Posts Tagged ‘Anger Management’

The theory is that prison will teach a man (or woman) how to live in society. It doesn’t work. It’s the farthest thing from what actually happens.

The man gets up at a certain time, marches to the mess hall, and sits with the same three fellows he’s sat with for years. Never does a staff member ask if he could join them. This is an Us and Them world.

The day goes on, the man can only move from one place to another at specified times. He used to have freedom of movement during a good portion of the day, but no more. The staff discovered that it’s easier on them if they put in a military type regime.

This is training to live on the outside?

Then there are programs to take, Cog Skills, Anger Management etc. It doesn’t matter so much whether a man needs a program, the important thing is to keep the classes full. The man has no say in what programs he would like to take. This, of course, guarantees that poor teachers can retain their jobs.

Programs are made conditions of parole. I had a learning experience in this area. I had worked with an inmate for seven years. I knew him thoroughly – he was ready for freedom or at least for a halfway house. I was asked to be interviewed about this man and I agreed. The interviewer was a private individual who prepared reports on inmates. He and I had good conversations, but as we talked, I began to realize that no matter what I said this man was going to report that the inmate wasn’t ready yet. I further suspected that this is what the man always said – this is why the prison system kept him around – he kept filling the prisons, guaranteeing further work for the staff.

“There should be no jails. They do not accomplish what they pretend to accomplish. If you would wipe them out and there would be no more criminals than now. They are a blot upon any civilization.”

Clarence Darrow, 1857-1938

Inmates should form a union.

Say that line and all manner of objections will arise. “Criminals should not say how they will live their punishment.” “This is a terrible idea – Guards and staff are in charge of the prison, not a bunch of illiterate scum bags.” On and on.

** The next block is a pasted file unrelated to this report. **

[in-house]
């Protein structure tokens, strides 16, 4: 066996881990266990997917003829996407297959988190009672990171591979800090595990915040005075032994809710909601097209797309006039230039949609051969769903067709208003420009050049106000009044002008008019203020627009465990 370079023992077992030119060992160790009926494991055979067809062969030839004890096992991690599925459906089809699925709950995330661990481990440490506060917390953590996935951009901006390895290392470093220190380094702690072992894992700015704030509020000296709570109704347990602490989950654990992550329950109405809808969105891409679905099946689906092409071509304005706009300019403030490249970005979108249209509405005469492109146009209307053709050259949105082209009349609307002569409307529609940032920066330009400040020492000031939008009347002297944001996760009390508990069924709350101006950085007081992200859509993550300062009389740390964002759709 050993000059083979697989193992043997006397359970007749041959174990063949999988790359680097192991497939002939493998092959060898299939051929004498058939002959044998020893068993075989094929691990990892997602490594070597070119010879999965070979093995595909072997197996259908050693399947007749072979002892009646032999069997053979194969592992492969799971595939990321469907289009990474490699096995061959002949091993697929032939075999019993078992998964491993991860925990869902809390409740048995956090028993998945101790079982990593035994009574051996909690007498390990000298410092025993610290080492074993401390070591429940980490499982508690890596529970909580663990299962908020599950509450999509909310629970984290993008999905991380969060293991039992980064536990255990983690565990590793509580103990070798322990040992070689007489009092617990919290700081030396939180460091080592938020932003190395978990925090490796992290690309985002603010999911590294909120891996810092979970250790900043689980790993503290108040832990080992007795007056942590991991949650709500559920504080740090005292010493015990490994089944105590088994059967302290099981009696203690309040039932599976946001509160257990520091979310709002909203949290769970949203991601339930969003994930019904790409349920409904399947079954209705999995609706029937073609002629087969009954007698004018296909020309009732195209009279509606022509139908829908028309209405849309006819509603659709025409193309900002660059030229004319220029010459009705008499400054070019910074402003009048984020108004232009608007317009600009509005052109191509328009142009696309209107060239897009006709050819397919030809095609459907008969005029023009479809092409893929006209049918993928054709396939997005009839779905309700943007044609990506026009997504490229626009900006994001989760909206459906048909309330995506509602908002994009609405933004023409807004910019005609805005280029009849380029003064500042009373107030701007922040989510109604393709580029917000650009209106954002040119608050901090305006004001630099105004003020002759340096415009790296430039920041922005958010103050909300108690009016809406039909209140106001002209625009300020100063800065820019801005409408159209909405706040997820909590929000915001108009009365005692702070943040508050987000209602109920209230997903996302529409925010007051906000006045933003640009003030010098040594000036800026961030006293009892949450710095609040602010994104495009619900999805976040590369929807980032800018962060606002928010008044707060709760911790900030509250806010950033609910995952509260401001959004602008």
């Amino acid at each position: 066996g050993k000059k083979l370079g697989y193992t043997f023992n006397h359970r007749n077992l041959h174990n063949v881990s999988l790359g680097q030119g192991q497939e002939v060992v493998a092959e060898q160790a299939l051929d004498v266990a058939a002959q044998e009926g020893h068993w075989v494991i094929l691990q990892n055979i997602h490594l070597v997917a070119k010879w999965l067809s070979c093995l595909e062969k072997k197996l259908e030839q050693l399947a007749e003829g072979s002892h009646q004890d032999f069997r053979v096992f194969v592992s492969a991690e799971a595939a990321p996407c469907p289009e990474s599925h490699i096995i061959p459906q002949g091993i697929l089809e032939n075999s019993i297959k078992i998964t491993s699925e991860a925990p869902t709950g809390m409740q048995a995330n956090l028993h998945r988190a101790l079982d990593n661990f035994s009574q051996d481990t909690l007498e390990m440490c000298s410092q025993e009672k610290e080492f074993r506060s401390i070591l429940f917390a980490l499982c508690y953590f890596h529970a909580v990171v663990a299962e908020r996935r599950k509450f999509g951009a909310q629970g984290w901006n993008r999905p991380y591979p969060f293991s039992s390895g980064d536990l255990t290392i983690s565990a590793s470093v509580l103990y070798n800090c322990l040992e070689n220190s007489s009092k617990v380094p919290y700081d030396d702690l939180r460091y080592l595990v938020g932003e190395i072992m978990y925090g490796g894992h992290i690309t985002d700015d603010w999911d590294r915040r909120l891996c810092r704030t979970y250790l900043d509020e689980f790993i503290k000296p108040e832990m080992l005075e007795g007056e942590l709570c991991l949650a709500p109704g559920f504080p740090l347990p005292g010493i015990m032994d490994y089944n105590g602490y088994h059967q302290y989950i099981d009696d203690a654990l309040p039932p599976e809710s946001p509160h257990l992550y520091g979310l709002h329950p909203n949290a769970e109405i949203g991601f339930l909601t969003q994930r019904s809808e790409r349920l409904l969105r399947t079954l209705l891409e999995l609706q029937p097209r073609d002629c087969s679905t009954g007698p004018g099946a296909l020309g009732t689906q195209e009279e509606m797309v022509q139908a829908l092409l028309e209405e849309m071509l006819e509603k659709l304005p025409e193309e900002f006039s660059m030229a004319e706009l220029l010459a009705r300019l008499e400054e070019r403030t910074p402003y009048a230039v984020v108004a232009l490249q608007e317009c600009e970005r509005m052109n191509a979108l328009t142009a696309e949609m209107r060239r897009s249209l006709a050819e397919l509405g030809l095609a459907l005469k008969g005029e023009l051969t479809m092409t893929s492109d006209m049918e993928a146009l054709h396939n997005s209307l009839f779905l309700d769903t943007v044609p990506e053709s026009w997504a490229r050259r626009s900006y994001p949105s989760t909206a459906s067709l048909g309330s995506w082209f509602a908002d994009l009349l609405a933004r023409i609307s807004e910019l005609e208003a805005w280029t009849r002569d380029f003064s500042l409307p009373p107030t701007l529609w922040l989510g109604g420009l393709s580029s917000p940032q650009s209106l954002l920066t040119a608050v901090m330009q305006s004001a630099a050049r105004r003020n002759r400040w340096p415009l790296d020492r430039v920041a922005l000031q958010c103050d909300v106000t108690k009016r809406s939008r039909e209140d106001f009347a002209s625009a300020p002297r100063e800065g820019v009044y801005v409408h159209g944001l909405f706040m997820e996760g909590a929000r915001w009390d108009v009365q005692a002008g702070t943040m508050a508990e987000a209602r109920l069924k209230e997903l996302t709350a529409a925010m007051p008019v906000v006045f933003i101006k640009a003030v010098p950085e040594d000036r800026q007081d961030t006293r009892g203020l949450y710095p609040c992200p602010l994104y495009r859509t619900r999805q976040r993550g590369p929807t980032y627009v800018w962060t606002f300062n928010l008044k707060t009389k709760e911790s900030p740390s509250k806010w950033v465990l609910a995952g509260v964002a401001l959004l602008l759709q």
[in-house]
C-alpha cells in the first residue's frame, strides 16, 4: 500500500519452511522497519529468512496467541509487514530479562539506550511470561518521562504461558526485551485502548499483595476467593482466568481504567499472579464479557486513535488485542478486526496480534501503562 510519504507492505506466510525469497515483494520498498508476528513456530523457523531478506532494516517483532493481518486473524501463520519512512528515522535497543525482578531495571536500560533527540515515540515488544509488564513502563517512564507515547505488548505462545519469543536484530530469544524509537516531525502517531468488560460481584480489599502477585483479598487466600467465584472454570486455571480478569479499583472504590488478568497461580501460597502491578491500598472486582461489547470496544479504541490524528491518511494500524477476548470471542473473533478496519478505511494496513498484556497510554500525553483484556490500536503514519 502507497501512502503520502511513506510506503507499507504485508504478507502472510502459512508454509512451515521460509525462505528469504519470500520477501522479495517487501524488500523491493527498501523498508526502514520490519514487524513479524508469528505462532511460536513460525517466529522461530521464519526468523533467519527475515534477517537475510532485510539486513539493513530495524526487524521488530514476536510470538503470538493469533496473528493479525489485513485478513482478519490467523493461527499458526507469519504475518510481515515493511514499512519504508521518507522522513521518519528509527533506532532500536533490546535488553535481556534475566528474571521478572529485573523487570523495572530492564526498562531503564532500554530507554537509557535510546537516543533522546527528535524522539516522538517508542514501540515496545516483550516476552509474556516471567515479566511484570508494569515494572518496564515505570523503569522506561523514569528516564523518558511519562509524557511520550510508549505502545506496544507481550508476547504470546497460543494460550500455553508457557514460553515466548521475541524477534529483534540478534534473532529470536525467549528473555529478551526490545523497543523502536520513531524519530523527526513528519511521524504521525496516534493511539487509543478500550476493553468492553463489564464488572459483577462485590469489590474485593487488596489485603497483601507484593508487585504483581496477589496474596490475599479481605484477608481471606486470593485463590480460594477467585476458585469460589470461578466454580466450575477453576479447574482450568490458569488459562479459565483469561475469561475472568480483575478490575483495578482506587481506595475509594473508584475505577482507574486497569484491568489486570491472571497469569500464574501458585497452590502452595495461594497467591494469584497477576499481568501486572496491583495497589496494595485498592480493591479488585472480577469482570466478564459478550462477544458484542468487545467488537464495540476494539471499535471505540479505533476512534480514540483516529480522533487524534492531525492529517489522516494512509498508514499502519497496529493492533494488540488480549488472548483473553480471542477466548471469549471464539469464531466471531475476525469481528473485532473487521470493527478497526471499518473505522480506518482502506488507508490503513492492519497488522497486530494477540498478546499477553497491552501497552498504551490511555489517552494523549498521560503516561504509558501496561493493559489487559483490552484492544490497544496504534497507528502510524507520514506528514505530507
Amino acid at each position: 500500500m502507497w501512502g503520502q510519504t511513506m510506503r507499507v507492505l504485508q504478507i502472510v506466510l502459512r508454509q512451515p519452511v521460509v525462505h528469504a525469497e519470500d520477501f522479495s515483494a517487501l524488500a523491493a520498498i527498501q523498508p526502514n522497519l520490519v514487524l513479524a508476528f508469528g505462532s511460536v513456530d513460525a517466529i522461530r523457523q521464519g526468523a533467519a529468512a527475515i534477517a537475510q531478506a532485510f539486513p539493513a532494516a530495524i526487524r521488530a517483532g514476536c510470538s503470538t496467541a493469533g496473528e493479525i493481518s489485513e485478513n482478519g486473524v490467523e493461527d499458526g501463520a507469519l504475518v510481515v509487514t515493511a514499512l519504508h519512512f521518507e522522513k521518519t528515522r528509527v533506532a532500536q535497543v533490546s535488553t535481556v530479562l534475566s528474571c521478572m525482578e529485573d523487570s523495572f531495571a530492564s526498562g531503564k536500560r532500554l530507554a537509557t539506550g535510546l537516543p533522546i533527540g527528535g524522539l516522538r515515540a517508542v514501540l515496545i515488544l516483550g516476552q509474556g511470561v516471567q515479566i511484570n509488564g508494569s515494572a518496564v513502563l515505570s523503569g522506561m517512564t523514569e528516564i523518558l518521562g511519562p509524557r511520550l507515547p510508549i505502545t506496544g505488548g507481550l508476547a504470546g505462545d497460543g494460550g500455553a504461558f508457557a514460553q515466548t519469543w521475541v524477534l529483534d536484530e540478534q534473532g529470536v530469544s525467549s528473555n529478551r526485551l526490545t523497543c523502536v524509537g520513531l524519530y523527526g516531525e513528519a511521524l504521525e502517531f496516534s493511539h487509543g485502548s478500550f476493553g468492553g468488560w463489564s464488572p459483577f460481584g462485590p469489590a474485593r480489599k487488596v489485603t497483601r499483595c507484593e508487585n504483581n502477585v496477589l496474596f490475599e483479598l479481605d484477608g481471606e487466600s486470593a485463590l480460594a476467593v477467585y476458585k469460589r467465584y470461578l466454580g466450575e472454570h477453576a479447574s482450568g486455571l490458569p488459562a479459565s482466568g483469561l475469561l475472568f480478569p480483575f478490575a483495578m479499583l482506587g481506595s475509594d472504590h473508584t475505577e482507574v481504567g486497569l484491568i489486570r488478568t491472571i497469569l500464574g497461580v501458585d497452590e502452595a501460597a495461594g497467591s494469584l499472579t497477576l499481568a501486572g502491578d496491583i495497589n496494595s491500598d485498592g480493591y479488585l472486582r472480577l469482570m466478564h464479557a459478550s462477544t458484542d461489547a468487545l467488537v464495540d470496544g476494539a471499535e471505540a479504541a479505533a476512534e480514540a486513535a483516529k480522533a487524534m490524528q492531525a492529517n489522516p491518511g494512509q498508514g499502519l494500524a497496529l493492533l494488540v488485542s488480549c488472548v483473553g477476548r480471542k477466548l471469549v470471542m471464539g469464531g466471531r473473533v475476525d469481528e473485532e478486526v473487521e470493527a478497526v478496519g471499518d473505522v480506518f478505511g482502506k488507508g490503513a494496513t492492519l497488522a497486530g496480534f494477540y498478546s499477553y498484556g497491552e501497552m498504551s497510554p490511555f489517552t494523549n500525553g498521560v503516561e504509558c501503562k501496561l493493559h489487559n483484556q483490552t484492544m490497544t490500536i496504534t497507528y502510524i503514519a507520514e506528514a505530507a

Stop a minute. Think of the idea. Recall the famous line: “Everything that rises, must converge.” It’s the title of the book Flannery O’Connor was working on when she died. But it has a philosophical meaning also – people or a group of people who rise up will converge or meet with the very people who opposed them. If a group of convicts struggle to change the rules they live under, they may or may not succeed. But they will learn what the staff, the guards, are like and they will come to respect them, even if they don’t agree with them.

Everything that rises, must converge.

Here’s an example. Inmates are now told what programs they need before they can move on to a lower security or even be paroled.

But it would be better if the inmates themselves had some say in what programs they were to take. A man might object to taking Anger Management because he’s had the program before and it didn’t help. Or he knows that his real problem is getting along with people who pretend to be better than him. Or – the most common reason – the inmates know that Anger Management is presented by a former mean guard who attended a three month training program on Anger Management, which didn’t do anything about his meanness.

Everything that rises, must converge.

Let’s say a group of prisoners gets together and forms a union around the idea that they should have some say in what programs they are to take. Nobody chooses Anger Management.

Staff gets very upset and cancels the idea that inmates should have a say. The inmates respond by not going to any programs. They stay in their cells.

Time goes on. Administration approaches an inmate who wants to get to minimum, another who wants a PFV (private family visit) with his girlfriend and so forth. If these inmates break the boycott, they’ll be granted their requests. But if management can spy on the union, the union can spy on management. The union finds out which inmates are going to become scabs.

By the next morning, the scabs are in no shape to want anything. No different than any other strike, scabs are dealt with severely.

Though I’m opposed to this violence, I know it will happen. But in the long run, everything that rises, must converge. Union and management slowly see the humanness of the other side. A compromise is reached – the inmates will be asked what programs they want and why before any assignments are made.

Everything that rises, must converge.

For years people said that miners should not have a union, that fast-food workers should not unionize, that teachers should not form a union. I look forward to the day people will talk about inmates having a union.